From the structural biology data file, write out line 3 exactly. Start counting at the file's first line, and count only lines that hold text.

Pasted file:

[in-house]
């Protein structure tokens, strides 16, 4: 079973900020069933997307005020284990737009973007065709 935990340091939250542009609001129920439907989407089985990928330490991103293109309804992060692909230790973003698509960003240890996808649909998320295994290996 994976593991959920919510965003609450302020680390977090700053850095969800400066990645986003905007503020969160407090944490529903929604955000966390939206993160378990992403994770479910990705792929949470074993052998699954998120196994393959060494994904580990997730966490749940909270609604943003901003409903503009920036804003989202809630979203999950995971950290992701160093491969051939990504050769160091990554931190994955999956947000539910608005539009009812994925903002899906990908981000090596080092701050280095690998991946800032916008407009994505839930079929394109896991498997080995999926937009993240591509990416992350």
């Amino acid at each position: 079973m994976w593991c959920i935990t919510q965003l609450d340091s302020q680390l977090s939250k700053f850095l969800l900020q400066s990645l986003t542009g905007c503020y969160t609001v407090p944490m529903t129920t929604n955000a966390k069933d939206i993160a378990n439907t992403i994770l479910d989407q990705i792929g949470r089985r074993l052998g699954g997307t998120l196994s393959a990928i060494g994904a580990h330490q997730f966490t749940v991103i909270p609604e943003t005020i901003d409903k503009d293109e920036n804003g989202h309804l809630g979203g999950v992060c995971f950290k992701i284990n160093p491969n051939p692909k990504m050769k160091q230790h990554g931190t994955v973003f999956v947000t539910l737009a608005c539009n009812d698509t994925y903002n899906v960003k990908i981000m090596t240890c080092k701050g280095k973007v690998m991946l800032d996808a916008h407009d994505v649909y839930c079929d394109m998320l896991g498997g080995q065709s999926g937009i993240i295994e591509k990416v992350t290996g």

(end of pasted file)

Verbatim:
């Amino acid at each position: 079973m994976w593991c959920i935990t919510q965003l609450d340091s302020q680390l977090s939250k700053f850095l969800l900020q400066s990645l986003t542009g905007c503020y969160t609001v407090p944490m529903t129920t929604n955000a966390k069933d939206i993160a378990n439907t992403i994770l479910d989407q990705i792929g949470r089985r074993l052998g699954g997307t998120l196994s393959a990928i060494g994904a580990h330490q997730f966490t749940v991103i909270p609604e943003t005020i901003d409903k503009d293109e920036n804003g989202h309804l809630g979203g999950v992060c995971f950290k992701i284990n160093p491969n051939p692909k990504m050769k160091q230790h990554g931190t994955v973003f999956v947000t539910l737009a608005c539009n009812d698509t994925y903002n899906v960003k990908i981000m090596t240890c080092k701050g280095k973007v690998m991946l800032d996808a916008h407009d994505v649909y839930c079929d394109m998320l896991g498997g080995q065709s999926g937009i993240i295994e591509k990416v992350t290996g």